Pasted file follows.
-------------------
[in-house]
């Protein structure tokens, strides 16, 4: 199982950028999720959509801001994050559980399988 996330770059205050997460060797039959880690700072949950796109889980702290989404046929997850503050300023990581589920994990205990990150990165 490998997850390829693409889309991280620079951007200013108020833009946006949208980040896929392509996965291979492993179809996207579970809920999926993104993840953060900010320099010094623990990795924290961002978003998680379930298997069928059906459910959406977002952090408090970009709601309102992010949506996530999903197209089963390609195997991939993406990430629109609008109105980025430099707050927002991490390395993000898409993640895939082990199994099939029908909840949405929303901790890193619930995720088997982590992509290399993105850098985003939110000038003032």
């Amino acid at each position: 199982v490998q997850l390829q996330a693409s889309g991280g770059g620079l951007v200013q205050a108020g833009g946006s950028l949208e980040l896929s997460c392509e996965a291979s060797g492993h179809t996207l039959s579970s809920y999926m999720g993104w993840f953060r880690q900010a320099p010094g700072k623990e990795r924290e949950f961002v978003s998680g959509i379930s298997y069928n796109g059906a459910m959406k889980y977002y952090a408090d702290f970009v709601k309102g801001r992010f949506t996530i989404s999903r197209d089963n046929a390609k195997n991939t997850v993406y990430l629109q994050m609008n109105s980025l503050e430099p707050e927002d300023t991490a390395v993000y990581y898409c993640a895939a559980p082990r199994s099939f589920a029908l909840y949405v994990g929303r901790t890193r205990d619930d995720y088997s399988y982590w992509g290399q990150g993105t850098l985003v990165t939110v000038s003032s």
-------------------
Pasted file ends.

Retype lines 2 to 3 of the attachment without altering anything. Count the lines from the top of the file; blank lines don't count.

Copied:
């Protein structure tokens, strides 16, 4: 199982950028999720959509801001994050559980399988 996330770059205050997460060797039959880690700072949950796109889980702290989404046929997850503050300023990581589920994990205990990150990165 490998997850390829693409889309991280620079951007200013108020833009946006949208980040896929392509996965291979492993179809996207579970809920999926993104993840953060900010320099010094623990990795924290961002978003998680379930298997069928059906459910959406977002952090408090970009709601309102992010949506996530999903197209089963390609195997991939993406990430629109609008109105980025430099707050927002991490390395993000898409993640895939082990199994099939029908909840949405929303901790890193619930995720088997982590992509290399993105850098985003939110000038003032």
């Amino acid at each position: 199982v490998q997850l390829q996330a693409s889309g991280g770059g620079l951007v200013q205050a108020g833009g946006s950028l949208e980040l896929s997460c392509e996965a291979s060797g492993h179809t996207l039959s579970s809920y999926m999720g993104w993840f953060r880690q900010a320099p010094g700072k623990e990795r924290e949950f961002v978003s998680g959509i379930s298997y069928n796109g059906a459910m959406k889980y977002y952090a408090d702290f970009v709601k309102g801001r992010f949506t996530i989404s999903r197209d089963n046929a390609k195997n991939t997850v993406y990430l629109q994050m609008n109105s980025l503050e430099p707050e927002d300023t991490a390395v993000y990581y898409c993640a895939a559980p082990r199994s099939f589920a029908l909840y949405v994990g929303r901790t890193r205990d619930d995720y088997s399988y982590w992509g290399q990150g993105t850098l985003v990165t939110v000038s003032s």